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Time outdoors is a natural elixir. Researchers still don’t know why.

At least two decades of research confirms what might seem obvious for many residents of the Pacific Northwest: time in nature is good for you. It can lower blood pressure, alleviate depression and anxiety, and even reduce nearsightedness in children.

But how often should you interact with the natural world? Where? And for how long? Is gazing at the stars from your backyard enough to reap rewards? Would a solitary, seven-day backpacking trip in the Cascades yield greater results?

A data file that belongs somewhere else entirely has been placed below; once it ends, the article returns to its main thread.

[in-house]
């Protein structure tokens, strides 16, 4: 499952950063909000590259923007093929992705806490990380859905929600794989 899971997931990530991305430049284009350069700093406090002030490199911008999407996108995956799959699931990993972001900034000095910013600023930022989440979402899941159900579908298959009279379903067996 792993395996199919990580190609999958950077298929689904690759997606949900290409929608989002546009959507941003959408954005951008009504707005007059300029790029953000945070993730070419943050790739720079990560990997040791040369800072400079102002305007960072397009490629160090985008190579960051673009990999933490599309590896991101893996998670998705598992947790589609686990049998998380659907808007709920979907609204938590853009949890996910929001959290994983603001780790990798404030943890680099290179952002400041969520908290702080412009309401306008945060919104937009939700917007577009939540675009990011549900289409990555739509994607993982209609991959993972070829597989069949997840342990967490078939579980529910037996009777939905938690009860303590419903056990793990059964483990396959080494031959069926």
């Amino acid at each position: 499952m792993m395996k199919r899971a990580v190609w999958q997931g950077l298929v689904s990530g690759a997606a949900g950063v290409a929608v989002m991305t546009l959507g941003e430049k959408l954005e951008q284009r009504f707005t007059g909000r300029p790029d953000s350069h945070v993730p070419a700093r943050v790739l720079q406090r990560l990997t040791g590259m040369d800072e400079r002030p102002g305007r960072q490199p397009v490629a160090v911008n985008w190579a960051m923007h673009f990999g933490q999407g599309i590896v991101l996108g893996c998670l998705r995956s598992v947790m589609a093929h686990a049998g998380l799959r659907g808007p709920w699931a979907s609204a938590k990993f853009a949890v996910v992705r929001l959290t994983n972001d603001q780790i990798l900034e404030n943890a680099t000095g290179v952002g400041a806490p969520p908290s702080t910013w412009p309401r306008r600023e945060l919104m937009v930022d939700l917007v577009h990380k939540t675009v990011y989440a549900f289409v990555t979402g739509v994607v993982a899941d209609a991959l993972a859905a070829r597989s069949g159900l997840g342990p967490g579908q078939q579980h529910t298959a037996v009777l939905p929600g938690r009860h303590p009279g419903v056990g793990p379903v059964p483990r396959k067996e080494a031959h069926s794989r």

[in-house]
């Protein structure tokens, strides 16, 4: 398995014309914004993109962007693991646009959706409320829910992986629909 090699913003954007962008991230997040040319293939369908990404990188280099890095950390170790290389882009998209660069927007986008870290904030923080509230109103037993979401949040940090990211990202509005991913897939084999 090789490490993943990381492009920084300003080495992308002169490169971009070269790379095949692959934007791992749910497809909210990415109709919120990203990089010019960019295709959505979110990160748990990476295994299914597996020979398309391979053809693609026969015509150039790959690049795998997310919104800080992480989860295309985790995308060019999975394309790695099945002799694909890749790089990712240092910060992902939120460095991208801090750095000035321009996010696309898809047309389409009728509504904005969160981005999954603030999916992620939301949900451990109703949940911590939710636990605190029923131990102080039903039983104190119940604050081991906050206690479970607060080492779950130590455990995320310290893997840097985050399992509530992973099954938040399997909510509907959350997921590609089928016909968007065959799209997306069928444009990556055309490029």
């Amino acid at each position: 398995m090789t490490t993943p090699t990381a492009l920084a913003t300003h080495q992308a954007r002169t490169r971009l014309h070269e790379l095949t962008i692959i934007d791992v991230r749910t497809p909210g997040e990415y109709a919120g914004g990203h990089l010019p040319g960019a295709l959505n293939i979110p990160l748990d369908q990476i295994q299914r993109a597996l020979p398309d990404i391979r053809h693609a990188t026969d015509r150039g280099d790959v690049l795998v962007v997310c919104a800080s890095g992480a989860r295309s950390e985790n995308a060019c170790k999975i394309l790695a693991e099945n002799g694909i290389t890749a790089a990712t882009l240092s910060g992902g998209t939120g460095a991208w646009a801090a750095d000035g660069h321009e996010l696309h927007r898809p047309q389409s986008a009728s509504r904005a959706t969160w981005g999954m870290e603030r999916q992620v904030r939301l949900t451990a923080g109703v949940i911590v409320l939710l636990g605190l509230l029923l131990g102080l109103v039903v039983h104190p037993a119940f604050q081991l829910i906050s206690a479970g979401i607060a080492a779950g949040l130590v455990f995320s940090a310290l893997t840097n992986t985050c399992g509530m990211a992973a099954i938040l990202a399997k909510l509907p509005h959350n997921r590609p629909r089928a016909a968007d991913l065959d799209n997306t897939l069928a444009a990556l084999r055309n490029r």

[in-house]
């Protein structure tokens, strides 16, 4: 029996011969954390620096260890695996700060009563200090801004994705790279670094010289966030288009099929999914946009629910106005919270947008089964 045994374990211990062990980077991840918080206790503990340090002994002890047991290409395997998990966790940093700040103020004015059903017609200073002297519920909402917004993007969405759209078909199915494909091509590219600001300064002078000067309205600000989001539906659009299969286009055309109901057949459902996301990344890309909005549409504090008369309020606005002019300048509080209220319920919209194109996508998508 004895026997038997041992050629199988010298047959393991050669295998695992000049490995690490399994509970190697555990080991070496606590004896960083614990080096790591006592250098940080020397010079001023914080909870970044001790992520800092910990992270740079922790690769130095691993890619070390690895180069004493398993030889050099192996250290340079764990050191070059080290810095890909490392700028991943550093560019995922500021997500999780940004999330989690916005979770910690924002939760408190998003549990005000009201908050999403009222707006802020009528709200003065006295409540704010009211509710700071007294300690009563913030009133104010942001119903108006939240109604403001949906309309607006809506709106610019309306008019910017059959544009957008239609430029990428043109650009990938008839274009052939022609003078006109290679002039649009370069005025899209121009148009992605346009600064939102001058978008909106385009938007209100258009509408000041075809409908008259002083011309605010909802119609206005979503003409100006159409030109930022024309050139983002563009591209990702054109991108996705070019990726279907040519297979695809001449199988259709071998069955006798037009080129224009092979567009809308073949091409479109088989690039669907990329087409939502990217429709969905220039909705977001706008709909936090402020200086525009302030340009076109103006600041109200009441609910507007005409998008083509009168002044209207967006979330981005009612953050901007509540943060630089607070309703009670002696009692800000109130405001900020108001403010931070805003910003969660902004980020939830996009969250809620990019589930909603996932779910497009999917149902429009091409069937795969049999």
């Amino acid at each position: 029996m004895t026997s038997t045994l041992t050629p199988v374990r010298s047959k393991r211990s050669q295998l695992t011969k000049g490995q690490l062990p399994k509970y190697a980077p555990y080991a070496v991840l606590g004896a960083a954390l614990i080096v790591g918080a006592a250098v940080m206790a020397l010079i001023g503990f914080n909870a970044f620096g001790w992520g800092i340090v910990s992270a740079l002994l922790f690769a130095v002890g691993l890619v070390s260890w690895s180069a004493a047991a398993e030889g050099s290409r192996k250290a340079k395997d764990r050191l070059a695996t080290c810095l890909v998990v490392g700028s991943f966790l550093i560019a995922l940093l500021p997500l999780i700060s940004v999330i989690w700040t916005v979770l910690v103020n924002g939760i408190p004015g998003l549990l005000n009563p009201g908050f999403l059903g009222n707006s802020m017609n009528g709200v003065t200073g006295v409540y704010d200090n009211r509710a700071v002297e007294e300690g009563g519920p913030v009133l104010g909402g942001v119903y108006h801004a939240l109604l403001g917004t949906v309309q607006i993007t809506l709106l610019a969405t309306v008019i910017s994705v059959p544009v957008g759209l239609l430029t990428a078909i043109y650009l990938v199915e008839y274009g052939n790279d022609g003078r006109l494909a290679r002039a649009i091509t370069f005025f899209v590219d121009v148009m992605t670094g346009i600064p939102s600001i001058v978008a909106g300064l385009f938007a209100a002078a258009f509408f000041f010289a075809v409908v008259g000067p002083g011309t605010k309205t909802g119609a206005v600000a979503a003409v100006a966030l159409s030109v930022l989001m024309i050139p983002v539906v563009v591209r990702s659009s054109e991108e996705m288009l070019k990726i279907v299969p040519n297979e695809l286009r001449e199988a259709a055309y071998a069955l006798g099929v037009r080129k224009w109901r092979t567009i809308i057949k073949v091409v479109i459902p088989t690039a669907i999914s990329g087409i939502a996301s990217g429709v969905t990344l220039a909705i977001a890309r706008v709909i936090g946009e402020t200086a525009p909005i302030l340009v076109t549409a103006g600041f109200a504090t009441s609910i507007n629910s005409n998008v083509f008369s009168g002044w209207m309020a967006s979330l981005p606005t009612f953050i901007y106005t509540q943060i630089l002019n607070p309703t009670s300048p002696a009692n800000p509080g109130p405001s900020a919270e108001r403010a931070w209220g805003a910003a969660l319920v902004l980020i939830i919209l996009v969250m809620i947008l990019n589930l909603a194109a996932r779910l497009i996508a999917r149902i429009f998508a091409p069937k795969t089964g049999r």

Can you really take two hikes and call the doctor in the morning?

A wide-ranging team of researchers at the University of Washington hopes to answer many of these questions through the Nature for Health initiative. The effort, launched in October with a $1 million grant from outdoor retailer REI, brings specialists from disciplines including ecology, urban planning, public health, geography and the visual arts together with pediatricians, child-care providers and mental-health professionals.

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